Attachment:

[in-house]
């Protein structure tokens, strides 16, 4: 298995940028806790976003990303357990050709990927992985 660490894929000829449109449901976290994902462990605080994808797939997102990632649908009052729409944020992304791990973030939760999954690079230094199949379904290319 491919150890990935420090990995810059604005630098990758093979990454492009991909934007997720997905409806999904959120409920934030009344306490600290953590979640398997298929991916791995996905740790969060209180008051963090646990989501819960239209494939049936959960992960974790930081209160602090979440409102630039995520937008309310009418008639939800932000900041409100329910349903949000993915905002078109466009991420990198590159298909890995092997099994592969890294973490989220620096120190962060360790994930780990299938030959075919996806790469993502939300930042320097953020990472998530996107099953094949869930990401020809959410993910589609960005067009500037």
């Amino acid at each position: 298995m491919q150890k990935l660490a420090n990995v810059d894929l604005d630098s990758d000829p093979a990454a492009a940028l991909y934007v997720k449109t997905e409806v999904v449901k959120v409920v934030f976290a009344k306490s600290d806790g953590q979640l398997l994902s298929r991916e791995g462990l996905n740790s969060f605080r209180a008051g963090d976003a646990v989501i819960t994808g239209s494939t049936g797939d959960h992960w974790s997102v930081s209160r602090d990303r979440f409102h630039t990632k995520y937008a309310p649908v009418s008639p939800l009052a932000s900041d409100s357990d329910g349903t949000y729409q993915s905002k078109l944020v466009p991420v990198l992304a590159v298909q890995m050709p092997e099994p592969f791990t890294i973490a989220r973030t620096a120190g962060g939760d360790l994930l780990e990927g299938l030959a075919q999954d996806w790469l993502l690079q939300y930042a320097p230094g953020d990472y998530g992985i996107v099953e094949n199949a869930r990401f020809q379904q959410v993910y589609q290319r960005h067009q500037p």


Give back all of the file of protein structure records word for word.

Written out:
[in-house]
């Protein structure tokens, strides 16, 4: 298995940028806790976003990303357990050709990927992985 660490894929000829449109449901976290994902462990605080994808797939997102990632649908009052729409944020992304791990973030939760999954690079230094199949379904290319 491919150890990935420090990995810059604005630098990758093979990454492009991909934007997720997905409806999904959120409920934030009344306490600290953590979640398997298929991916791995996905740790969060209180008051963090646990989501819960239209494939049936959960992960974790930081209160602090979440409102630039995520937008309310009418008639939800932000900041409100329910349903949000993915905002078109466009991420990198590159298909890995092997099994592969890294973490989220620096120190962060360790994930780990299938030959075919996806790469993502939300930042320097953020990472998530996107099953094949869930990401020809959410993910589609960005067009500037």
């Amino acid at each position: 298995m491919q150890k990935l660490a420090n990995v810059d894929l604005d630098s990758d000829p093979a990454a492009a940028l991909y934007v997720k449109t997905e409806v999904v449901k959120v409920v934030f976290a009344k306490s600290d806790g953590q979640l398997l994902s298929r991916e791995g462990l996905n740790s969060f605080r209180a008051g963090d976003a646990v989501i819960t994808g239209s494939t049936g797939d959960h992960w974790s997102v930081s209160r602090d990303r979440f409102h630039t990632k995520y937008a309310p649908v009418s008639p939800l009052a932000s900041d409100s357990d329910g349903t949000y729409q993915s905002k078109l944020v466009p991420v990198l992304a590159v298909q890995m050709p092997e099994p592969f791990t890294i973490a989220r973030t620096a120190g962060g939760d360790l994930l780990e990927g299938l030959a075919q999954d996806w790469l993502l690079q939300y930042a320097p230094g953020d990472y998530g992985i996107v099953e094949n199949a869930r990401f020809q379904q959410v993910y589609q290319r960005h067009q500037p």